Two media-savvy celebrities vie for the hearts and minds of the American people. One is a pop star and actress whose semi-pornographic exhibitionism has helped promote the kind of consumer fetishism that big business loves and ecologists loathe. The other is a loudmouthed urban redneck from Houston, Texas, who has built his multimedia career on the conspiracy theory that the Feds want to deny law-abiding citizens of their god-given right to drive oversized SUVs and bear arms. At least Alex has ranted and railed against the establishment and stood up for free speech, but Madonna Louise Ciccone has only ever lent her support to Hollywood fundraisers to improve her public image. I can't recall her voicing her opposition to US arms sales to Saudi Arabia. Curiously Alex Jones and Madonna personify only marginally different versions of American exuberance and extreme indulgence. Both drive SUVs and lead jetsetting lifestyles that could sustain 100s, not 1000s, of African or Indian lives.
Since the inauguration of the accidental president of the United States, property developer and reality TV Star, Donald Trump, the world's most influential economic, military and cultural power has been split into two rival camps, both funded by big business. For decades the White House could rely on the main American and European media outlets to toe their lines on strategic foreign, economic and social policies. The Republicans and Democrats differed mainly in rhetoric, one appealing more to the conservative hinterland and the other more to the trendier metropolitan conurbations. In practice they both vigorously pursued policies that benefited mainly large corporations while attempting to manage the expectations and social conflicts of their diversified citizenry. Behind the scenes the two main dynasties of the last 40 years, the Bush and Clinton families, whose members played key roles in the Reagan and Obama administrations too, got along just fine. Bill Clinton famously vacationed with George HW Bush in Kennebunkport.
Donald J Trump is a loose cannon who dreams of a powerful, self-reliant and prosperous America trading peacefully with the rest of the world. Most notably he has publicly advocated strong nation states, secure borders and bilateral trade deals that protect the interests of local workers, all concepts alien to universalists. However, his presidency is now captive to a splinter group of the infamous neoconservatives who architected the USA's disastrous foreign and military policies over the last 30 years or more. While once united, the business elites in the US and to a lesser extent in the UK are now split into two camps. One remains fully committed to the globalist project and view conservative patriotism as an anachronism that must give way to a new global mindset. Globalists may pay lip service to local or national identity, especially for temporary electoral gain, but their long-term goal is a one-world government. A few years ago many would have dismissed such prophecies as far-fetched, but Western academics have long argued against nation states.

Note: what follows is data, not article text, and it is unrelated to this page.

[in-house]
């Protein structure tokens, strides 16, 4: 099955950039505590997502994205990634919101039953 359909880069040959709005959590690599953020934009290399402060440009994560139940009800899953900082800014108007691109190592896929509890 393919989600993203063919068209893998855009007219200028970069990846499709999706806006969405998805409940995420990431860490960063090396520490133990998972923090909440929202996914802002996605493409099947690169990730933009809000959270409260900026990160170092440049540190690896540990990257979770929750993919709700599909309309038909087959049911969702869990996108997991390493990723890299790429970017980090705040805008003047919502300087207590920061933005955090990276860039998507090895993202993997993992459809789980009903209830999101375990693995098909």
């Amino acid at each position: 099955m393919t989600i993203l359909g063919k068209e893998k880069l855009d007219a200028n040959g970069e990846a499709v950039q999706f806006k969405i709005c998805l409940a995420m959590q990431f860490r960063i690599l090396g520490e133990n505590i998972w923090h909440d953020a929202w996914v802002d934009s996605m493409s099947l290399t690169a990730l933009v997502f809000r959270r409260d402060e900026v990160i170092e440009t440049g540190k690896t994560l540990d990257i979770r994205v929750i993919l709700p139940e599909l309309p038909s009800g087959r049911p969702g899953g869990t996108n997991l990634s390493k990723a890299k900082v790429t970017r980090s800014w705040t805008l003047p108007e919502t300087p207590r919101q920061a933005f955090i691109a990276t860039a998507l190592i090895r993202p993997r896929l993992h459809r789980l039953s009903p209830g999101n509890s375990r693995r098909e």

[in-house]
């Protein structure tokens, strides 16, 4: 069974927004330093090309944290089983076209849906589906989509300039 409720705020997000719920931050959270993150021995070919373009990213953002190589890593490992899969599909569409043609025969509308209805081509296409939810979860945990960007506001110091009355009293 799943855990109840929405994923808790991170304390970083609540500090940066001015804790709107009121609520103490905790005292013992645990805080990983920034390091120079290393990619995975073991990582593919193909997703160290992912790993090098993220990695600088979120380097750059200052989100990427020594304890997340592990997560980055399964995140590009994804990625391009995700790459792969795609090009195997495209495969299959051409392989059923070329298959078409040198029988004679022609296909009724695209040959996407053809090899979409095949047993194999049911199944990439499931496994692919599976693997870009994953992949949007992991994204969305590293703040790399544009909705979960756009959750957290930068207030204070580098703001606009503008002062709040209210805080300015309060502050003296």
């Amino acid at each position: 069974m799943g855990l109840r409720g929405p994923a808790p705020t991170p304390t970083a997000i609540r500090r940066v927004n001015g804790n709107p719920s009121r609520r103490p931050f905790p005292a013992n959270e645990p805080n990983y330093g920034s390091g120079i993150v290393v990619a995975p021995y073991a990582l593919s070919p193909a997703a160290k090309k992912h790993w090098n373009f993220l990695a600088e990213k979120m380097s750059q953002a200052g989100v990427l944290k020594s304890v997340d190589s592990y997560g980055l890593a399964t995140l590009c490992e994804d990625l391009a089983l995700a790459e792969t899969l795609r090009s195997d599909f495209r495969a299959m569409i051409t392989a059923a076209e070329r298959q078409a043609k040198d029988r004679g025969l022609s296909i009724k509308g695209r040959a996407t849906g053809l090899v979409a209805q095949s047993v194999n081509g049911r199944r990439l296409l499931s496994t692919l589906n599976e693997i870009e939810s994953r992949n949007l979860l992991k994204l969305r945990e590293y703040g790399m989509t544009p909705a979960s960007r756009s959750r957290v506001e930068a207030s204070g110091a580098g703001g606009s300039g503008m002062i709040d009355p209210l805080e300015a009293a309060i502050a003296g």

The other group recognises the world is a complex and dangerous place and prefers to build on the relative strengths of advanced countries such as the USA, Japan, Australia or France as a model that the rest of the world might emulate rather than attempt to re-engineer the world in their own image. While globalists always favour policies that undermine national privilege and favour cultural harmomisation, modern patriots favour stable societies that benefit their own people and here I use George Orwell's distinction between patriotism (positive nationalism) and negative nationalism. This marks a paradigm shift that may itself be an adaptation to the USA's relative demise as a superpower. When the Soviet Union fell in 1991, the USA utterly dominated the world's economic, cultural and military domains. No other country could challenge its hegemony. China may have had a much larger population, but lacked the economic and military means to be more than a regional power. Very much aware of the Anglosphere's soft power advantage, China has focussed on building up its economic leverage with the Europe and North America as well as expanding its mercantile empire to Africa, South America and even the Middle East. The East Asian superpower's economy is set to overtake the USA's in the next 10 to 15 years. A close alliance between China and Russia could challenge the USA's former dominance and prove a much better trading partner for Central European countries who already import much more from China than from the US and rely increasingly on Russian gas. Over the last decade US Foreign policy has attempted to thwart the re-emergence of Russia as a major player in a multipolar world, by preventing a trade alliance with Ukraine under Poroshenko and funding the Maidan movement to bring Ukraine within the EU and NATO umbrella. This strategy has failed. Russia can survive without the US or EU as it has a captive market for its raw materials in China, Iran and India. Russia has little need for territorial expansion and has only acted to defend the rights of Russians in neighbouring countries formerly in the Russian Empire and Soviet Union. Yet Saudi Arabia with a fraction of Russia's size and population now spends more on military hardware than Russia.
For the first time in recent history the CEOs of major American corporations and much of the so-called liberal media are openly hostile to the US Presidency. Sergey Brin, the multibillionaire co-founder of Google, led 2000 employees to protest Trump's travel ban. He has already alluded to a future President Pence, possibly after the successful impeachment of the sitting President. Their main concern is the ease of travel of affluent Silicon Valley workers, not the safety of Yemeni goat herders or Chicago residents.